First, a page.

The Competition and Markets Authority said Instagram's owner Facebook has committed to tightening policies to restrict influencers who don’t disclose they’re being paid to promote businesses on its platform.
It's part of an investigation into the influencer industry the watchdog launched two years ago. Regulators are concerned that Instagram wasn't doing enough under consumer protection laws to stop hidden advertising, which is illegal in the U.K. They want to make it harder to mislead people with posts that aren't labeled as ads.
Influencers are online personalities with thousands of followers who can earn hefty fees from brands for endorsing or reviewing their products or services.
“These changes mean there will be no excuse for businesses to overlook how their brands are being advertised either – making life a lot harder for those who are not upfront and honest with their followers,” CMA Chief Executive Andrea Coscelli said.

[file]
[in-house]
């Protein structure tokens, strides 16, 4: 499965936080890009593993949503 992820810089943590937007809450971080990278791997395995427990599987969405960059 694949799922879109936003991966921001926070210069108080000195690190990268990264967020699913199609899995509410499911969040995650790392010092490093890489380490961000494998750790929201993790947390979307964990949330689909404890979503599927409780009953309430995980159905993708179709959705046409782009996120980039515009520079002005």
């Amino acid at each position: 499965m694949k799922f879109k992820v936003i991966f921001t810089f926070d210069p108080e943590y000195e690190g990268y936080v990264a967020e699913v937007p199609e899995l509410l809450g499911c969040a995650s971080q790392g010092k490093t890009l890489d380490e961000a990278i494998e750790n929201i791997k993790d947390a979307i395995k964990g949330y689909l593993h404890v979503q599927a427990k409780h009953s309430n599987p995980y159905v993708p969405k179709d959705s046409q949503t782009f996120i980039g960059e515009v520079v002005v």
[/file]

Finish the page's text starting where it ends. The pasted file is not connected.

Under the new policy, Instagram will ask users to confirm if they’re getting a reward for promoting a product or service and if they are, make them disclose it clearly.
The company will also start using technology and algorithms to spot users who haven't clearly revealed that their posts are advertisements, and then report those users to the businesses they're promoting.
Instagram is also opening up its “paid partnership” tool, so that any user can display a label at the top of a post.
The changes apply to all U.K.-based users as well as anyone globally who is targeting Instagram users in the U.K.
As part of its investigation, the competition authority last year secured formal commitments from 16 celebrities, including singers Ellie Goulding and Rita Ora, to label any posts that involved payments for or gifts of products they were pitching.